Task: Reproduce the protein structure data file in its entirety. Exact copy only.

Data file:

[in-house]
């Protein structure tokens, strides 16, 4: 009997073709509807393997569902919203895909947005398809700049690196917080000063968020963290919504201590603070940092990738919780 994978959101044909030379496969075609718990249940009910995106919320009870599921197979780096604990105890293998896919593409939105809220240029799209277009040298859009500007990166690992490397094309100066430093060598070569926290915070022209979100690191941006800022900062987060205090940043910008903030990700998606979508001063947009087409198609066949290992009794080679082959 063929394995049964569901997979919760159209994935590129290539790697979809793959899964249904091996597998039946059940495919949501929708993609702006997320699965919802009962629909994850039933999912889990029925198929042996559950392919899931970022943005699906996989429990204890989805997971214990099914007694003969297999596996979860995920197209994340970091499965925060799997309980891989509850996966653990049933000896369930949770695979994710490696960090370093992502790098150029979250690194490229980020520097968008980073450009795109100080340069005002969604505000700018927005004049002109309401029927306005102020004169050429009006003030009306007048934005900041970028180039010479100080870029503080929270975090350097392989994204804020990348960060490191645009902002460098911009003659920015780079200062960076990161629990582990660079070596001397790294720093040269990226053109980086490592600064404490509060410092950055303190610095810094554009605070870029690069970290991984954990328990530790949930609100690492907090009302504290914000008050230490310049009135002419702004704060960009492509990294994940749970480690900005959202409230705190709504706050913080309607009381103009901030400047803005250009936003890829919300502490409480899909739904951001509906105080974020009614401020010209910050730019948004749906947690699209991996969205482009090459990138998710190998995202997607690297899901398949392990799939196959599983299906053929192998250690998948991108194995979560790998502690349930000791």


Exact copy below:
[in-house]
């Protein structure tokens, strides 16, 4: 009997073709509807393997569902919203895909947005398809700049690196917080000063968020963290919504201590603070940092990738919780 994978959101044909030379496969075609718990249940009910995106919320009870599921197979780096604990105890293998896919593409939105809220240029799209277009040298859009500007990166690992490397094309100066430093060598070569926290915070022209979100690191941006800022900062987060205090940043910008903030990700998606979508001063947009087409198609066949290992009794080679082959 063929394995049964569901997979919760159209994935590129290539790697979809793959899964249904091996597998039946059940495919949501929708993609702006997320699965919802009962629909994850039933999912889990029925198929042996559950392919899931970022943005699906996989429990204890989805997971214990099914007694003969297999596996979860995920197209994340970091499965925060799997309980891989509850996966653990049933000896369930949770695979994710490696960090370093992502790098150029979250690194490229980020520097968008980073450009795109100080340069005002969604505000700018927005004049002109309401029927306005102020004169050429009006003030009306007048934005900041970028180039010479100080870029503080929270975090350097392989994204804020990348960060490191645009902002460098911009003659920015780079200062960076990161629990582990660079070596001397790294720093040269990226053109980086490592600064404490509060410092950055303190610095810094554009605070870029690069970290991984954990328990530790949930609100690492907090009302504290914000008050230490310049009135002419702004704060960009492509990294994940749970480690900005959202409230705190709504706050913080309607009381103009901030400047803005250009936003890829919300502490409480899909739904951001509906105080974020009614401020010209910050730019948004749906947690699209991996969205482009090459990138998710190998995202997607690297899901398949392990799939196959599983299906053929192998250690998948991108194995979560790998502690349930000791």